Out in the real world, I continue to have long, impassioned discussions about this post and so, even though this is on my list of least fun things for me to talk about, I’m dredging it up again. I just have some random things I want to say about it.
1. I am rejecting the notion that my weight is an indication of my worth as a human being. This is in part due to the fact that I have been shamed and ridiculed about being fat my whole life and I look back at the miserable starving girl I was for most of my life and, guess what? Sometimes I was really fat and sometimes I was just fat. The only time I was “thin” in my life, I was riding a bike four hours or more a day and eating only dinner, because I didn’t want my parents to catch on that I wasn’t eating. And they still put me on a scale at home and encouraged me to lose weight. And my doctor still put me on a scale at his office and encouraged me to lose weight.
There is no way to win the fight. You can say all you want that you eat well and exercise and, if you’re fat, people assume that you’re lying or lazy or both, that there’s always more you can do, and, if you’re not doing it, then you deserve what happens to you.
Well, it pisses me off when strangers assume I’m lying or lazy (well, I tend to be lazy, let’s call it slothful) and it deeply hurts my feelings when my friends assume that.
2. Food is a powerful cultural symbol and sharing food is an act of intimacy and good-will. When you want to talk about what I eat and how I eat it, I feel like you’re questioning my value as a human being, that you’re questioning whether I have a right to participate in rituals of sharing and intimacy and good-will. That also pisses me off and hurts my feelings, especially when you are a friend or family member.
3. To me, this feels very superstitious, like we’ve taken guidelines that we know will help people have healthy lives (eat well, exercise well, etc.) and pumped them full of almost religious meaning. I am, of course, not the first person to notice this (Naomi Wolf is where I read it), but it strikes me every time we have these discussions–we being human beings in general–how quickly it turns into a discussion of whether one is behaving properly, if one has been bad or cheated at one’s diet, whether one has been strong or weak, whether one has the will-power to resist temptation, whether one has brought this on him or herself, whether one is one of the lucky ones who has done everything right and achieved salvation, whether one is denying him or herself a proper amount, whether one is disciplined. All of the language with which we talk about trying to lose weight comes out of the Church.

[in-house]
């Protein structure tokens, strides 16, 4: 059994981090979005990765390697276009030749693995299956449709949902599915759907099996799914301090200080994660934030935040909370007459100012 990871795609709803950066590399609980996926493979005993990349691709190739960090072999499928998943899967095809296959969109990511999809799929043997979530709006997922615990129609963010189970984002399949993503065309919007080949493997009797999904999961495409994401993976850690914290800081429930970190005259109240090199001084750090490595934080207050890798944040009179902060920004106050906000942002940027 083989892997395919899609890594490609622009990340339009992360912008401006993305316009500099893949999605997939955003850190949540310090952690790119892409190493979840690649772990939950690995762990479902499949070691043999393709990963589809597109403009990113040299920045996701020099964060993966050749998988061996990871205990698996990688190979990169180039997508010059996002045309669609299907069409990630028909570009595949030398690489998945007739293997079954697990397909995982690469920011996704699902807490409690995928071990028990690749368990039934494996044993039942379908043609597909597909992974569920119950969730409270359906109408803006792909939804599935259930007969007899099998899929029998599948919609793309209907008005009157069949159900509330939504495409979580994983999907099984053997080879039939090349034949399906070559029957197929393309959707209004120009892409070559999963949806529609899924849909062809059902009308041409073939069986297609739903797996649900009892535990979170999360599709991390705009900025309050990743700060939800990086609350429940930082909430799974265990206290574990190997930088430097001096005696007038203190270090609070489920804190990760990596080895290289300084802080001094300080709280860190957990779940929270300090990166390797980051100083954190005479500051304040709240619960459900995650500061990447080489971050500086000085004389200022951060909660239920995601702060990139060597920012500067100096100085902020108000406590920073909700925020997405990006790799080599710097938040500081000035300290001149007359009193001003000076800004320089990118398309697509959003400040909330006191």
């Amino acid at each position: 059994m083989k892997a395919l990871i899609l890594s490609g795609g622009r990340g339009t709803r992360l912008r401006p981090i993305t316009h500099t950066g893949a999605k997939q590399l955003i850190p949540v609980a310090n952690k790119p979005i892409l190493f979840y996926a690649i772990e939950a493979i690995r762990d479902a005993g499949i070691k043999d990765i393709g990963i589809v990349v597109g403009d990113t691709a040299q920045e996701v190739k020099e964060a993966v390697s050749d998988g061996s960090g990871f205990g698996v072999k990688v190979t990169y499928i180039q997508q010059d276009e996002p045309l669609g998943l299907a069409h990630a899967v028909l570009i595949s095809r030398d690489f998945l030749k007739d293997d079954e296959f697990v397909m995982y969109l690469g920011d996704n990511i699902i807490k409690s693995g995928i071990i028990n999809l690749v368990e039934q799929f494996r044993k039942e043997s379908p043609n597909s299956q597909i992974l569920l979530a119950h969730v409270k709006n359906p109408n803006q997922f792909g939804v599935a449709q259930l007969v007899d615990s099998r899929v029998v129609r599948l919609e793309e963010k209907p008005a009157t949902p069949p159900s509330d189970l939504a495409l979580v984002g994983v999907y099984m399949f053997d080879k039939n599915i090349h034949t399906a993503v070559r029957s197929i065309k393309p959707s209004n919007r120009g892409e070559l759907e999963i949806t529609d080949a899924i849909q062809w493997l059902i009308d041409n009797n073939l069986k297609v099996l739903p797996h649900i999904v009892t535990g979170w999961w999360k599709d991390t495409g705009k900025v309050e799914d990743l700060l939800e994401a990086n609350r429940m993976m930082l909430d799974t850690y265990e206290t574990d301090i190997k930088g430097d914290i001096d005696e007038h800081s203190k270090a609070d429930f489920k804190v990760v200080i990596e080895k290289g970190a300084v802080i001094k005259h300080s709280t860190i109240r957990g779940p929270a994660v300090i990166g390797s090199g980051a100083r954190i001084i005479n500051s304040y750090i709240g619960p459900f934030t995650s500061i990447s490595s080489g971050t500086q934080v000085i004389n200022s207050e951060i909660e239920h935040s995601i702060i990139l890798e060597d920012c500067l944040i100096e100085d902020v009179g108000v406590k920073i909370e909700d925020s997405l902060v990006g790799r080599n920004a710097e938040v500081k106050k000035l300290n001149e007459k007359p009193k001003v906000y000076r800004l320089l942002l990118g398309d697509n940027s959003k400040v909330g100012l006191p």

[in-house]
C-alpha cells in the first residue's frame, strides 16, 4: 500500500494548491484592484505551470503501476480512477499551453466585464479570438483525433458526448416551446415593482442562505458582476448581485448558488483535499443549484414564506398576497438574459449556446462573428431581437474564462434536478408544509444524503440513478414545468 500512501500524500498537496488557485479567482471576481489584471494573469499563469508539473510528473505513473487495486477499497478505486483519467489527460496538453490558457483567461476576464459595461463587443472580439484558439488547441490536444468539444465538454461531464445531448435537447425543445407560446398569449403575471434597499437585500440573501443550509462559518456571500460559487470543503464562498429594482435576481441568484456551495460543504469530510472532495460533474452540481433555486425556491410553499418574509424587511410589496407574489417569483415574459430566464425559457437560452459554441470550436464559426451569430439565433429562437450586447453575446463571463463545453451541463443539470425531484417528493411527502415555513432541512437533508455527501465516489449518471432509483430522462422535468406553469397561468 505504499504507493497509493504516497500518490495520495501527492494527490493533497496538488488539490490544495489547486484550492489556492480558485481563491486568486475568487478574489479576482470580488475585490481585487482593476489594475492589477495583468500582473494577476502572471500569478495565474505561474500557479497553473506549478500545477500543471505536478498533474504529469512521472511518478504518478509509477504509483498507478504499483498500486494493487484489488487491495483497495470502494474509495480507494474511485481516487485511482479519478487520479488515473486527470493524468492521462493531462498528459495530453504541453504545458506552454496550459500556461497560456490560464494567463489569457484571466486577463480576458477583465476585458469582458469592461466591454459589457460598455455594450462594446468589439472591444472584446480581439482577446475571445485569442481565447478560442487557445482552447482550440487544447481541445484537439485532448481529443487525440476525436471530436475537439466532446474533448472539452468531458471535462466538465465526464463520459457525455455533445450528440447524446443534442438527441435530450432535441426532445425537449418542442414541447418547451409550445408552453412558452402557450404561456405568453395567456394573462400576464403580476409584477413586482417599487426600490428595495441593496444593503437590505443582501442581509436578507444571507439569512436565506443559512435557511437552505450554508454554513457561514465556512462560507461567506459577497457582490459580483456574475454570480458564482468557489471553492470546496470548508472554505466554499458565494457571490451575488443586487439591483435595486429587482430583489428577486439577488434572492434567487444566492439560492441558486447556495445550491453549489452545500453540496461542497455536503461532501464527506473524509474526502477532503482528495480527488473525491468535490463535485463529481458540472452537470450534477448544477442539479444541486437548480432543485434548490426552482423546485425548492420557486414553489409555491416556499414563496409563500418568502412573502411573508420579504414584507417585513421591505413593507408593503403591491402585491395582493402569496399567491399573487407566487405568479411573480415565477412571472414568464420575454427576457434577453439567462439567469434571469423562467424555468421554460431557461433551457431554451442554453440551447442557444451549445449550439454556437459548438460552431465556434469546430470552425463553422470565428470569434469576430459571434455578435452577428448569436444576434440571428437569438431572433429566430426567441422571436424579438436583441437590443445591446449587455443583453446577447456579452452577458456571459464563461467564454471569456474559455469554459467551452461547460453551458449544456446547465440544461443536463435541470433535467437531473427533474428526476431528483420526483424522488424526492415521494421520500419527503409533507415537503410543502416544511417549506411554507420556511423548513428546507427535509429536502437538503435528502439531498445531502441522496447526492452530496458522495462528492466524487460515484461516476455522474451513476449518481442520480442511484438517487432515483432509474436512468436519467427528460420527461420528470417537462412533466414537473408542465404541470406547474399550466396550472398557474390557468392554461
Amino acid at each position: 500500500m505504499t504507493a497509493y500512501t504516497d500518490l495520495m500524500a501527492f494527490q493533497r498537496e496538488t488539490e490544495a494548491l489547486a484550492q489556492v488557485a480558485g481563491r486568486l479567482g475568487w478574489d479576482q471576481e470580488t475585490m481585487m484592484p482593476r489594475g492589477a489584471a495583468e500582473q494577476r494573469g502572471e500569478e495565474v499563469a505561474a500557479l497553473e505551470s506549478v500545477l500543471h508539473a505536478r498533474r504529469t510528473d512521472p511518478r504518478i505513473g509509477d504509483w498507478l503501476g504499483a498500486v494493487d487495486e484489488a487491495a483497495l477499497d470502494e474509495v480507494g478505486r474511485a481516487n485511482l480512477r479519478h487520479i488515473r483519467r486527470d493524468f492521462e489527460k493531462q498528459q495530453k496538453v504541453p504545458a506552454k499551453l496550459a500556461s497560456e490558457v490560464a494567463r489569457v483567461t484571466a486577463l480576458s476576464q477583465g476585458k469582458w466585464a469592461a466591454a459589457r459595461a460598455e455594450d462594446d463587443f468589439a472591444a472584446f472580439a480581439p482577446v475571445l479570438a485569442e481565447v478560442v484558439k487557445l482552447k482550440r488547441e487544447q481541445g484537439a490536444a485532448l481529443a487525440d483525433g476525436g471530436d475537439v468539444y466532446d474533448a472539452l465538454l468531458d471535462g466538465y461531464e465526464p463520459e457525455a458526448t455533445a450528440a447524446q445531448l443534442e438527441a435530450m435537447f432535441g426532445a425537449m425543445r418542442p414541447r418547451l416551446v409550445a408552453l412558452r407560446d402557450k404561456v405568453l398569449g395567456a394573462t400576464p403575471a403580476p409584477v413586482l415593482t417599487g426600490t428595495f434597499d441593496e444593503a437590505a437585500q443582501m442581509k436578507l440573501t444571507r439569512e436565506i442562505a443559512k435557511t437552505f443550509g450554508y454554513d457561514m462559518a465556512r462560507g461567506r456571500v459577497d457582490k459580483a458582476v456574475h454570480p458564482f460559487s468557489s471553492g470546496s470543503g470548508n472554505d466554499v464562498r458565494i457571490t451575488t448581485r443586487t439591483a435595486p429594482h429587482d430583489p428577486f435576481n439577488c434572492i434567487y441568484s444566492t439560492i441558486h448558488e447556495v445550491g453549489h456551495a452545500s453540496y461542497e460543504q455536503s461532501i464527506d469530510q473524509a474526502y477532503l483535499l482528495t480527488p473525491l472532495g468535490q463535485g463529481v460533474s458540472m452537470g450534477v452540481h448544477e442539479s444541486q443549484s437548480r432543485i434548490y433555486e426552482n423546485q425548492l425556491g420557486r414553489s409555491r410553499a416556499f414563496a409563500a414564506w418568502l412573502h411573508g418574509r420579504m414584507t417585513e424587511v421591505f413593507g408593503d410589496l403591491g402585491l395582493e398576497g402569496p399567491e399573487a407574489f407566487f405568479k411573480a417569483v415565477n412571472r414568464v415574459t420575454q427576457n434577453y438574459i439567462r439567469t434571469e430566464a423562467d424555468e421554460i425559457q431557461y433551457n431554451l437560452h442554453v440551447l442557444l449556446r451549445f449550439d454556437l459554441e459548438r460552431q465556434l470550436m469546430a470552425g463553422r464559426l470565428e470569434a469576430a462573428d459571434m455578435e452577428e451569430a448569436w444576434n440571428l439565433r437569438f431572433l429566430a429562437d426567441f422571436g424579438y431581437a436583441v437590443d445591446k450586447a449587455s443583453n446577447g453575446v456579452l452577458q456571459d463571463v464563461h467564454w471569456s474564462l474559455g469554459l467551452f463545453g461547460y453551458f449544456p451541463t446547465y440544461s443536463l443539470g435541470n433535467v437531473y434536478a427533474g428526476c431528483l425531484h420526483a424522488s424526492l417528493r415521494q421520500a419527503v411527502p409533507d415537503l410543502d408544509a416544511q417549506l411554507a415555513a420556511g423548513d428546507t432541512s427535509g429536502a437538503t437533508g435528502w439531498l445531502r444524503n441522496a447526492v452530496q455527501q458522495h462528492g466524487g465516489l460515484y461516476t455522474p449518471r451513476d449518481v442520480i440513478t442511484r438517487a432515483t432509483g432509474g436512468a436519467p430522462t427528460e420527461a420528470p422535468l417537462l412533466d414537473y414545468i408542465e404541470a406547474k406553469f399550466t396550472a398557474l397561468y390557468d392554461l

I reject the notion that my soul is so corrupt that I have to beg a god to give me a second look and have mercy on me.
I surely reject the notion that my body is so corrupt that I have to beg a person to give me a second look and have mercy on me.
4. A lot of fat folks talk about the importance of coming to terms with who you are right now instead of holding in your head some ideal you by which you judge your self. I honestly think that’s important for the friends and families of fat people. This is who I am. I’m not going to be the girl in your head who is thin and pretty and whatever.
You need to look at me and like what you see, as I am, before you because that’s who I am.
5. So, it turns out that even fat girls are starving themselves and it doesn’t do any good. (H/t kateharding) And that teasing your kids about being fat is a shitty thing to do.
A history of teasing about being fat was one of the strongest predictors of risk for being overweight and extreme dieting— and taunts from family seemed to be worse than teasing by peers. When family members teased teens about weight, it doubled their risk of being overweight at the second survey. Although this kind of study cannot prove that the link is causal, it suggests that even light-hearted joking about weight at home could be problematic.
I would guess that part of this has to do with exactly what I talked about in point two. Food and the sharing of food are powerful ways we bond as human beings. For family members to tease kids about their relationship to food doesn’t feel like only being teased about a relationship to food, it feels like being judged as being unworthy to participate in our food rituals and the sharing of food, indeed in the central rituals of family life. Little wonder that it fucks kids up. Who wants to be constantly reminded that they aren’t welcome without judgment or scrutiny to participate in their family?